That was when Coby found receiver Max Wintner in the endzone for the game winning touchdown. After converting a two-point conversion, the Firehawks led 20-14– the ultimate final score.

YULA still had some hope in the waning seconds of the game. A high yardage screen play by YULA briefly shook Firehawks fans, but their worries subsided when Asher intercepted a pass from Oren, effectively ending the game.

“It’s a gamble — it is what it is,” Panthers’ Coach Ross said of their failed last-ditch attempt to score.

Coach Coleman said he was pleased with the results of the Firehawks’ season opener.

“I was pleasantly surprised, considering we haven’t had much practice time and time to work on situational stuff,” he said.

After the game, Coach Coleman noted flag-pulling as a bright spot for the Firehawks.

“Considering that was the first game, I thought we did a really good job,” Coach Coleman said.

But, he added, the Firehawks have room for improvement with special teams.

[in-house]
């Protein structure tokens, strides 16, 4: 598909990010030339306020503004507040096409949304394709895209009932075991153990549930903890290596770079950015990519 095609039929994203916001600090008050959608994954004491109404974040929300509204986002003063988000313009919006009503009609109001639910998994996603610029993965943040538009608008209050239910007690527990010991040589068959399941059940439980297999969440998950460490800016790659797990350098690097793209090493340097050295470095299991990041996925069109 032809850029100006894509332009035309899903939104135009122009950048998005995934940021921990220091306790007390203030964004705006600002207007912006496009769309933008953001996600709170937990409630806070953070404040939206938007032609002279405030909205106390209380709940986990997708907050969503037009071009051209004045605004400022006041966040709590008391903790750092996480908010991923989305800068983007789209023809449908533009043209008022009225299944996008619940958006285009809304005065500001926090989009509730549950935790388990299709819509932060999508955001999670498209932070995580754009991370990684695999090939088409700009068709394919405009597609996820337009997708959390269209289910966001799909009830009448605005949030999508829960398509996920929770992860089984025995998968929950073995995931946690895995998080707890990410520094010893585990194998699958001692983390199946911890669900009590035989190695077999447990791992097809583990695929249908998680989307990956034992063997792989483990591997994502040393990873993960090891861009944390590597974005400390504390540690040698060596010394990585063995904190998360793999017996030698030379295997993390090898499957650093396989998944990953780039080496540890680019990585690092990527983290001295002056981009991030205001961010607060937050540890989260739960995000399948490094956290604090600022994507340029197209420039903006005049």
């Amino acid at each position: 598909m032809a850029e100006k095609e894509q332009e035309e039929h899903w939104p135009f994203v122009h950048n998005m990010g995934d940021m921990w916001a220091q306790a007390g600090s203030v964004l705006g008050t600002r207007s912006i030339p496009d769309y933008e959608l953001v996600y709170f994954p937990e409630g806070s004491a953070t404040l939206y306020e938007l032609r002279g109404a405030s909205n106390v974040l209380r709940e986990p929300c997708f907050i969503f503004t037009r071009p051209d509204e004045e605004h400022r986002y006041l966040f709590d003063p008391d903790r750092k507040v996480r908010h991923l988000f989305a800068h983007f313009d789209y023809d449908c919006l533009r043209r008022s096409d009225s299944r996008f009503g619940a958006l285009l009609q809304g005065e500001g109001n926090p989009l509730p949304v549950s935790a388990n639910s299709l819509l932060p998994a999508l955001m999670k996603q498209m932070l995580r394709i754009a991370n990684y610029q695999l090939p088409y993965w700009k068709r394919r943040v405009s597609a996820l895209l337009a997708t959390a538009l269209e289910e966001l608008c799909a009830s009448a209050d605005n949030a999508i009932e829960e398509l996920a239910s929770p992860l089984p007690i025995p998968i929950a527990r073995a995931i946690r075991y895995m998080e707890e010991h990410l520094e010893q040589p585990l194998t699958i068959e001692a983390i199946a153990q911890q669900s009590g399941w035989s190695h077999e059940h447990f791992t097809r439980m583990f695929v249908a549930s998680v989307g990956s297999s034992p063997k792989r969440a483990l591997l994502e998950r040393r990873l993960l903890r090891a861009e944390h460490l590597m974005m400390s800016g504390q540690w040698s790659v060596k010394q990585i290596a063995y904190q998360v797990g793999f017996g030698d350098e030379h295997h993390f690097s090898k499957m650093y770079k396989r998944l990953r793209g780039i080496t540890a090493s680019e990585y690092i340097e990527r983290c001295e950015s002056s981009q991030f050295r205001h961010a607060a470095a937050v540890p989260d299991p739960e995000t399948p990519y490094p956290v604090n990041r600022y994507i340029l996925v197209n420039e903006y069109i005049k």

“We gave up too much yardage and too many big plays off of punts and kickoffs,” Coach Coleman said.

The Firehawks and the Panthers have another rivalry match scheduled for Oct. 21. Both teams say they will learn from their mistakes this game to tweak their strategies for the next one.

“Be more aggressive,” were Coach Ross’ words of advice to his players for next game.

Coach Coleman said he wants his Firehawks to dedicate one player to “spy” Panthers’ quarterback Oren Rimmon, limiting his ability to escape the pocket and run.

“You got to either take away the run or the pass with him,” Coach Coleman said. “You can’t have him being able to do both.”

The Firehawks’ record improved to 2-0 after they beat Valley Torah by a blowout score on Oct. 7. The Panthers’ record is 1-2 as of Sept. 27.